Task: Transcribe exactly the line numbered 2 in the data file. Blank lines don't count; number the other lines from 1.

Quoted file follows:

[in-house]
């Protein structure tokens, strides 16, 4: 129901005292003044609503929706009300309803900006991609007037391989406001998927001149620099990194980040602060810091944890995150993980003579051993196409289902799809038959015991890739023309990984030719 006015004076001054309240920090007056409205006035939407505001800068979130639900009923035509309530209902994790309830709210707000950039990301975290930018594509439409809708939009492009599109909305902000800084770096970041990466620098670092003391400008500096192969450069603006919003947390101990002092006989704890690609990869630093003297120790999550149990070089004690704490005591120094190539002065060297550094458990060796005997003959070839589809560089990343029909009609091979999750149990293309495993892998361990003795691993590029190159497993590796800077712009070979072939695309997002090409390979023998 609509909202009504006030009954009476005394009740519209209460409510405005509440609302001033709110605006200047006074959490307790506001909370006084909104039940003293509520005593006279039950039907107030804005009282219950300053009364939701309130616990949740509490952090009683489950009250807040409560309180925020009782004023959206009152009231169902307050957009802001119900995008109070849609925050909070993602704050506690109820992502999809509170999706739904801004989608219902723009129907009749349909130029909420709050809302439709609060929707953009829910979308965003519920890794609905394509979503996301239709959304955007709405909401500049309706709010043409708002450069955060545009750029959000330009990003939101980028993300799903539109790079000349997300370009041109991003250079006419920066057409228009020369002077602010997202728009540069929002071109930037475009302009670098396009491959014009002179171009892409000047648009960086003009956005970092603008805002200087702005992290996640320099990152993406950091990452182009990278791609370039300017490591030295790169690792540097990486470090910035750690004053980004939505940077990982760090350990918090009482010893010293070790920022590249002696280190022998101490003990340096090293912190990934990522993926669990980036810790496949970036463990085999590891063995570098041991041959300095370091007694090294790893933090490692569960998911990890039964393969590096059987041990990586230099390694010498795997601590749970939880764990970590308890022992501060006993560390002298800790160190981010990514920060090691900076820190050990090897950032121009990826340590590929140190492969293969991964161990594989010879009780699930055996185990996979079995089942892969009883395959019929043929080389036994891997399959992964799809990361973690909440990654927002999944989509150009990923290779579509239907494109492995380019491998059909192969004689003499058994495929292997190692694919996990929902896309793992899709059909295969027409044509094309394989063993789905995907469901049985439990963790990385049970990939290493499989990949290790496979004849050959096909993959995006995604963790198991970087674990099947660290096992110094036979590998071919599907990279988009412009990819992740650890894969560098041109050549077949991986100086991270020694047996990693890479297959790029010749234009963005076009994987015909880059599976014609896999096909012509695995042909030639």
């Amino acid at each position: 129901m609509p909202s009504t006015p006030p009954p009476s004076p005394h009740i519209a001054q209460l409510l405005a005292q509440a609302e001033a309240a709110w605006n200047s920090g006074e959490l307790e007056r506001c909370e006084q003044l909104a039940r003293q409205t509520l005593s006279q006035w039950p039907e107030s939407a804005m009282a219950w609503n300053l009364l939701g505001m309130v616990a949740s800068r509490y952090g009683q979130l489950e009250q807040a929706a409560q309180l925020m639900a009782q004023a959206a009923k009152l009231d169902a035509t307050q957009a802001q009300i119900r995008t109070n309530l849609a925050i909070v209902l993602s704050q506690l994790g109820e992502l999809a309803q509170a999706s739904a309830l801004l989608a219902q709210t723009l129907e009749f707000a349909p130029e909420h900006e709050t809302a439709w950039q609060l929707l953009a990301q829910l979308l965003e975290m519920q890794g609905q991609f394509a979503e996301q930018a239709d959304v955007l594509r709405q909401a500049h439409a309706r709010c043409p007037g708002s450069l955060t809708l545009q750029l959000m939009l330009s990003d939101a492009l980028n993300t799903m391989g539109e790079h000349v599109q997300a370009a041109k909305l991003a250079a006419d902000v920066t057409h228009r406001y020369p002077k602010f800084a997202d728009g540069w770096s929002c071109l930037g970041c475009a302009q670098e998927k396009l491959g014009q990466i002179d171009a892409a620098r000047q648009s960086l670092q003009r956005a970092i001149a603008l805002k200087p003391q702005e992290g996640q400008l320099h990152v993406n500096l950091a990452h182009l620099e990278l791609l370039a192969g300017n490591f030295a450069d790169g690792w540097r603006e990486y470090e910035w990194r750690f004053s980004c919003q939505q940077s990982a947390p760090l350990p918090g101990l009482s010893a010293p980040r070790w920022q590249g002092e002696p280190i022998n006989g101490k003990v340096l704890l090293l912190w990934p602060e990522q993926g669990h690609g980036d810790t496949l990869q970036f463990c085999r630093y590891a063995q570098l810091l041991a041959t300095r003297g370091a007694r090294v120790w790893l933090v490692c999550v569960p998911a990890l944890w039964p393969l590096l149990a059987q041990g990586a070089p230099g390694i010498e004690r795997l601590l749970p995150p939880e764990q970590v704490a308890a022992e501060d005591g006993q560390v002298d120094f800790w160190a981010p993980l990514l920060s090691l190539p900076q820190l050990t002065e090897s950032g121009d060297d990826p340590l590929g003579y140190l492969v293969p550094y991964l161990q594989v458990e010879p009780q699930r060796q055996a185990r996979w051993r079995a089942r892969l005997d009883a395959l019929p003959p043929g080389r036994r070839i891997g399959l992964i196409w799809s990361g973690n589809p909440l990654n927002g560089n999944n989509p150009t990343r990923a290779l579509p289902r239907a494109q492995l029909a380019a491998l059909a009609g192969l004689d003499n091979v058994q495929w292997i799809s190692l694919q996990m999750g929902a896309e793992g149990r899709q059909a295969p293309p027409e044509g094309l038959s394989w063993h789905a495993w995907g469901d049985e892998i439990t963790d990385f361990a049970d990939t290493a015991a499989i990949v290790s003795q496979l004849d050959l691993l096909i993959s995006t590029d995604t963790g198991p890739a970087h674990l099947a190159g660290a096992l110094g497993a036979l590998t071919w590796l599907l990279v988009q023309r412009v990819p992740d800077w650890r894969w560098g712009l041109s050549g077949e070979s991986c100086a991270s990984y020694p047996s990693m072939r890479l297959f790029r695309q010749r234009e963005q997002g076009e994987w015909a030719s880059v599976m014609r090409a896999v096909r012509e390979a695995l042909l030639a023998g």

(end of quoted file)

């Protein structure tokens, strides 16, 4: 129901005292003044609503929706009300309803900006991609007037391989406001998927001149620099990194980040602060810091944890995150993980003579051993196409289902799809038959015991890739023309990984030719 006015004076001054309240920090007056409205006035939407505001800068979130639900009923035509309530209902994790309830709210707000950039990301975290930018594509439409809708939009492009599109909305902000800084770096970041990466620098670092003391400008500096192969450069603006919003947390101990002092006989704890690609990869630093003297120790999550149990070089004690704490005591120094190539002065060297550094458990060796005997003959070839589809560089990343029909009609091979999750149990293309495993892998361990003795691993590029190159497993590796800077712009070979072939695309997002090409390979023998 609509909202009504006030009954009476005394009740519209209460409510405005509440609302001033709110605006200047006074959490307790506001909370006084909104039940003293509520005593006279039950039907107030804005009282219950300053009364939701309130616990949740509490952090009683489950009250807040409560309180925020009782004023959206009152009231169902307050957009802001119900995008109070849609925050909070993602704050506690109820992502999809509170999706739904801004989608219902723009129907009749349909130029909420709050809302439709609060929707953009829910979308965003519920890794609905394509979503996301239709959304955007709405909401500049309706709010043409708002450069955060545009750029959000330009990003939101980028993300799903539109790079000349997300370009041109991003250079006419920066057409228009020369002077602010997202728009540069929002071109930037475009302009670098396009491959014009002179171009892409000047648009960086003009956005970092603008805002200087702005992290996640320099990152993406950091990452182009990278791609370039300017490591030295790169690792540097990486470090910035750690004053980004939505940077990982760090350990918090009482010893010293070790920022590249002696280190022998101490003990340096090293912190990934990522993926669990980036810790496949970036463990085999590891063995570098041991041959300095370091007694090294790893933090490692569960998911990890039964393969590096059987041990990586230099390694010498795997601590749970939880764990970590308890022992501060006993560390002298800790160190981010990514920060090691900076820190050990090897950032121009990826340590590929140190492969293969991964161990594989010879009780699930055996185990996979079995089942892969009883395959019929043929080389036994891997399959992964799809990361973690909440990654927002999944989509150009990923290779579509239907494109492995380019491998059909192969004689003499058994495929292997190692694919996990929902896309793992899709059909295969027409044509094309394989063993789905995907469901049985439990963790990385049970990939290493499989990949290790496979004849050959096909993959995006995604963790198991970087674990099947660290096992110094036979590998071919599907990279988009412009990819992740650890894969560098041109050549077949991986100086991270020694047996990693890479297959790029010749234009963005076009994987015909880059599976014609896999096909012509695995042909030639």